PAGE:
Nirvana's hometown is the second-greatest cycling city in America.
Seventeen flat miles of trail follow an old railway bed from Seattle's Ballard neighborhood to the northern shores of Lake Washington. Plenty of car access and stunning views of Seattle's cityscape. For the adventuresome, a 65-mile circumnavigation of Lake Washington is available.
Water bottle, camera and hip-hugging spandex.
Burke Gilman parks.
Given your full-back tattoo of Kerouac, it's time you spent some time in a fire lookout.
The Mount Baker Ranger District is home to four historic lookouts with sweeping 360-degree views. Lookouts are open to the public for overnight stays on a first-come, first-served basis and are accessible after the mid-July snowmelt.
Binoculars, ultra-light edition of Desolation Angels.
Mount Baker-Snoqualmie National Forest lookouts.
For the sheer fun of flipping on your headlamp and shouting, "Well, I'll be a monkey's spelunker!"
Nearly 2.5 miles of underground trail, Ape Cave is the longest lava tube in the U.S. Formed from Mount St. Helens' molten lava almost 2,000 years ago, the caves are a popular destination for snowshoers in the winter. Guided tours are offered throughout the summer.
A strong flashlight, warm clothes, lava-monkey repellent.
You always liked that song "Danger Zone," but couldn't afford a jet.
Two and a quarter miles of pudding-smooth pavement twisting through Klickitat County, top speeds up to 50 mph, hairpin turns that would melt the face off any longboarder.
Full-body leather suit, longboard, unquenchable thirst for speed.
Silverfish longboarding Maryhill.
You've been planning a fantasy-themed wedding for months, but all the shrines in Rivendell were booked.
A life-sized replica of the original Stonehenge in England. Perched above the Columbia Gorge. Inspired by the (mistaken) idea that the original Stonehenge was a sacrificial site, the Southern Washington cement-henge was dedicated in 1918 as a memorial to soldiers "sacrificed to the god of war" in World War I.
Camera, the One Ring to rule your marriage, druid-only wedding party.
All the romance of Titanic with none of the icebergs.
Stunning views of northern Puget Sound from the bow of the ferry as it snakes its way between rocky beaches and evergreen-studded bluffs. With 83 of the 172 islands designated as wildlife reserves, the San Juans are an ideal destination for bird-watching, cycling or kayaking among one of three resident Orca pods.
Windbreaker, binoculars, whale harness.
Washington State ferries.
Weasel Mountain sounded totally unpleasant.
Sweeping panoramas of the Columbia River, Mount Hood and Mount St. Helens, fields of alpine wildflowers in the spring, and quiet contentment upon reaching the 2,984-foot summit.
Extra water, good walking shoes, tolerance for crowds. Google: Dog Mountain hike.
You just summited all 14,411 feet of Mount Rainier and you're looking for a scenic cool-down.
As close and majestic a view of Mount Rainier as you can have without actually climbing it, the 5.3-mile loop hike to Panorama Point is a moderately difficult tour through alpine meadows and ancient scree slopes.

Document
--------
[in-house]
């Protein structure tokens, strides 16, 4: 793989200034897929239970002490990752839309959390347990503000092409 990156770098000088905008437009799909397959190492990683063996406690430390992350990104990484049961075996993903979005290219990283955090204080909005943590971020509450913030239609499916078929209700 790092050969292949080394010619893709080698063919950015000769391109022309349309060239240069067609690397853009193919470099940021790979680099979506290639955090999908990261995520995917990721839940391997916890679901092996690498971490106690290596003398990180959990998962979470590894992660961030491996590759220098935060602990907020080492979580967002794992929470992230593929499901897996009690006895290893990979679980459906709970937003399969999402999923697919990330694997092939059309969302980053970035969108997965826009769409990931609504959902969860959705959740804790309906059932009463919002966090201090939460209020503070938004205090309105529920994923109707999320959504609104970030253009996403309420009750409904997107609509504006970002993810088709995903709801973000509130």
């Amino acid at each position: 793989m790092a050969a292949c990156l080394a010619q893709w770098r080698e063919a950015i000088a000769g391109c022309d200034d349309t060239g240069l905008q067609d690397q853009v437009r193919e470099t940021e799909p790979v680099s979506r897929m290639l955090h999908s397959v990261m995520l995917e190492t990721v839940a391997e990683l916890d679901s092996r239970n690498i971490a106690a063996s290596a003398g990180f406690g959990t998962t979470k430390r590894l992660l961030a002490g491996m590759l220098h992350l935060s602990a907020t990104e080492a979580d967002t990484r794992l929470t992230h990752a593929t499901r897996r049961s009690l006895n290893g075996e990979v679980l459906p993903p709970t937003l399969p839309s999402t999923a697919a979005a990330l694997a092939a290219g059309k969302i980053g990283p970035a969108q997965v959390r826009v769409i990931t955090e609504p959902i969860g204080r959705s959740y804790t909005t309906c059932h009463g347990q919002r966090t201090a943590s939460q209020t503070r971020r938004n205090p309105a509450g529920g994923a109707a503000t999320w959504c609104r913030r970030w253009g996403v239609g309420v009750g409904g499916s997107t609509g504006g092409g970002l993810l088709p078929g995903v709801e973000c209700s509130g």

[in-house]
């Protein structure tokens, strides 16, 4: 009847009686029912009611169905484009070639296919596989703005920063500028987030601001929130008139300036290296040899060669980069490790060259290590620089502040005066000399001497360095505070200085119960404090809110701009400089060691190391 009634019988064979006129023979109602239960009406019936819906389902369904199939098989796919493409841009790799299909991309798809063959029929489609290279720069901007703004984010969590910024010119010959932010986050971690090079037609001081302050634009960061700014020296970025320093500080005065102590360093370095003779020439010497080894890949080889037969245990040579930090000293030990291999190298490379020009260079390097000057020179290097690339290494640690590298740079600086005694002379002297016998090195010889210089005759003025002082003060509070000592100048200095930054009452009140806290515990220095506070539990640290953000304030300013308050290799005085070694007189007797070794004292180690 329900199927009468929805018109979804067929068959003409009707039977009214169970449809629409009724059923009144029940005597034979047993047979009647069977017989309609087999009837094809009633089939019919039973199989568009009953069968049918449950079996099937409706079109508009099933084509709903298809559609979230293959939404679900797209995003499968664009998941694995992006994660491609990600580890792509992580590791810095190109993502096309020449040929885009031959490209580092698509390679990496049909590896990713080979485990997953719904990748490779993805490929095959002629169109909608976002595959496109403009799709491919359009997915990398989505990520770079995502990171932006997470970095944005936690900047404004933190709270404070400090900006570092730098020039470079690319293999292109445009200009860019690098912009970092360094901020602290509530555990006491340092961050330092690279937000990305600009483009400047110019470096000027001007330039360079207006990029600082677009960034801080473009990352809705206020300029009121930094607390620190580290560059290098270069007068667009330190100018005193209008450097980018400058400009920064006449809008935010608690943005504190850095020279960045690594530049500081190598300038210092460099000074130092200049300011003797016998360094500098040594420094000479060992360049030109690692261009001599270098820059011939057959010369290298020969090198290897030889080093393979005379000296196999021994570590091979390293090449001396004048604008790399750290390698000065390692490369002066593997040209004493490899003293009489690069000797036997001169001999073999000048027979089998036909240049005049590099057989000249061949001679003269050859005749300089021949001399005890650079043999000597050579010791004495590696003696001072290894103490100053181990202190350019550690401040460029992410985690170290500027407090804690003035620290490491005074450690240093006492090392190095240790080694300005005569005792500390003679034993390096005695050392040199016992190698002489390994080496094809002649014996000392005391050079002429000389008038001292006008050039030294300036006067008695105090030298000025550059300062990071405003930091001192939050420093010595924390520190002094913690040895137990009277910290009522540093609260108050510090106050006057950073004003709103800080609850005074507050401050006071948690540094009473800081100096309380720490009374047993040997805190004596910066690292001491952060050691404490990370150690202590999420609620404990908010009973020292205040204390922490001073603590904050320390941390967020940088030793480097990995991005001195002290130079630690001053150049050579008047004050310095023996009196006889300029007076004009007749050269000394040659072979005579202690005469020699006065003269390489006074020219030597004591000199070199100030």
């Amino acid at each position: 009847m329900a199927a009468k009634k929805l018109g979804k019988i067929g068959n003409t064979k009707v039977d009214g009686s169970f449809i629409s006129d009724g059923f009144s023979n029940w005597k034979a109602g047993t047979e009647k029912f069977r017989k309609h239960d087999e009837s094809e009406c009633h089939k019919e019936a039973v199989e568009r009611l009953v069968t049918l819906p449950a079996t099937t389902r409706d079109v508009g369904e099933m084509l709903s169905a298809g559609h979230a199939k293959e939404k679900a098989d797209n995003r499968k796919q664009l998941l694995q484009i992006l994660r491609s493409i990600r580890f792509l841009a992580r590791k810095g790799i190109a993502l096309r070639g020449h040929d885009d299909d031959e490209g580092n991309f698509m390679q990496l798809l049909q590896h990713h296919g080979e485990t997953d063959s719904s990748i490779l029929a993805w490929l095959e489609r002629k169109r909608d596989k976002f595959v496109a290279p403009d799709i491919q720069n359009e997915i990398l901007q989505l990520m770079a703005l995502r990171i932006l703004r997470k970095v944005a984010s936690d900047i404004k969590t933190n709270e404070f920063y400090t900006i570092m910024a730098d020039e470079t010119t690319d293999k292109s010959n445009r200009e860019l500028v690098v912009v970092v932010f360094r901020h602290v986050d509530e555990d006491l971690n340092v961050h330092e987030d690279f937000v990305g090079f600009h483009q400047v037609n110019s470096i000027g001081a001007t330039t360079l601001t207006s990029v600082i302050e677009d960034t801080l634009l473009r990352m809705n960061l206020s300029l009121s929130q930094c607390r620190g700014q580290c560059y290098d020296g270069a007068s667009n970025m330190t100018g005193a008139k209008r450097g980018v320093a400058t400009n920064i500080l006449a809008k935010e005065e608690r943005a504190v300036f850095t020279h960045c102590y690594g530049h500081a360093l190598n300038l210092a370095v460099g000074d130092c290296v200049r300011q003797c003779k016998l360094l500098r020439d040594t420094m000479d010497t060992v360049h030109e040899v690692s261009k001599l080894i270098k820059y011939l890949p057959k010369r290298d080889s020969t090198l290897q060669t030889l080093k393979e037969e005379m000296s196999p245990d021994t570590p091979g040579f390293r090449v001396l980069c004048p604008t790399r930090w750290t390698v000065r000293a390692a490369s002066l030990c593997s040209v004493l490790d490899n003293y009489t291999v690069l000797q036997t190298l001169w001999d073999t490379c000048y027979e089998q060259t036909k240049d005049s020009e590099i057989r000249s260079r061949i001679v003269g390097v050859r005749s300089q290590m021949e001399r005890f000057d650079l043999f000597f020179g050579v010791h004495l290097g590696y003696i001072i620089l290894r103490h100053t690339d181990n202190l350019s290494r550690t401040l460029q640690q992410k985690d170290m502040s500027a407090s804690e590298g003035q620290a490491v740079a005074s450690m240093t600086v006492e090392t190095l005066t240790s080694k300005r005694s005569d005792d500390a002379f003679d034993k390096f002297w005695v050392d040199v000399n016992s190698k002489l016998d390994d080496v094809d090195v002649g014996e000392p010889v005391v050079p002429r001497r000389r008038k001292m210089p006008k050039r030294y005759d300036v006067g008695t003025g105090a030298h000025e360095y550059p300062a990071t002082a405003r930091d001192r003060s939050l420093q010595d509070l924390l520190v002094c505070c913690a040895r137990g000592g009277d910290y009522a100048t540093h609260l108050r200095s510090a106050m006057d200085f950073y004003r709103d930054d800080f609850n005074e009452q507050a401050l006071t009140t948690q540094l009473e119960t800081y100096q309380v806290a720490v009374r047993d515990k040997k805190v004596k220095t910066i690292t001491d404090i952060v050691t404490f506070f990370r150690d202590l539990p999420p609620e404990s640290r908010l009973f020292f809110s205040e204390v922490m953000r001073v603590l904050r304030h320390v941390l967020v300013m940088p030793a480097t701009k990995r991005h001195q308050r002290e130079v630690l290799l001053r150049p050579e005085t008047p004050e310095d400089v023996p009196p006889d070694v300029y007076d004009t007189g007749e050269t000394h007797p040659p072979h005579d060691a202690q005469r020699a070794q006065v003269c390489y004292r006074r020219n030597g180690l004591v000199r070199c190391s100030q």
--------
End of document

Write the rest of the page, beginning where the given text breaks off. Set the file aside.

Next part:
Warm clothes, the spirit of Sir Edmund Hillary.
Mount Rainier Panorama Point.
When it comes to riding up hills, you grind better than a 16-year-old at a homecoming dance.
Heroic climbs, stunning summit views and teeth-chattering descents through largely second-growth forest. Tiger Mountain is one of the most popular single-track biking destinations in the Northwest. The area boasts a network of three cycling-inspired trails of varying difficulties interconnected by gravel roads.
Helmet, map, extra large bandages.
Bike Tiger Mountain Washington.
Put the "gal" back in Washougal and slip into that bikini that hasn't seen the sun since Spring Break Daytona.
The Washougal River cascades over 20-foot falls into deep blue pools, making Dougan an ideal spot for swimmers, sunbathers and the occasional river kayaker with a death wish.
Swim trunks, water wings.
Dougan Falls, Washougal River.
Sylvester Stallone thinks he can out-climb you, and you have to go prove him wrong...again.
Once touted as the beating heart of Washington State climbing, the Leavenworth area still boasts countless discovered and undiscovered bouldering problems. Thanks to a 1965 community development makeover, the entire village of Leavenworth re-cast itself as a little slice of "Olde Vorlde Bavaria" on the eastern slopes of the Cascades.
Chalk bag, Ricola, lederhosen.
Washington Climbers Coalition Leavenworth.
Wash your hiking socks in a tide pool.
This 18.5-mile trail picks its way along the Washington coast, past rocky outcroppings and hard-packed beaches (some passable only at low tide), before plunging inland through the temperate rain forests of the Olympic Peninsula. A 3.5-mile detour will take you to Cape Alava and Wedding Rocks, where you can see 500-year-old petroglyphs left by Makah whalers. For Pacific-side campsites, reservations are required.
Tidal chart, as many extra socks as you can carry before collapsing. Google it. Rialto Beach to Lake Ozette hike.
Film an alternate ending to Grizzly Man (two hours of you charging/eating bear).
Hidden in the often overlooked northeastern corner of the state, the Salmo-Priest Wilderness Area is home to a network of trails that crisscross the high-elevation ridgelines and old-growth trees of Colville National Forest. Due in part to the solitude of the 41,335-acre area, it's home to protected wildlife, including grizzlies, woodland caribou and gray wolves.
Map, good boots, armored grizzly suit.
Salmo Priest Wilderness Area.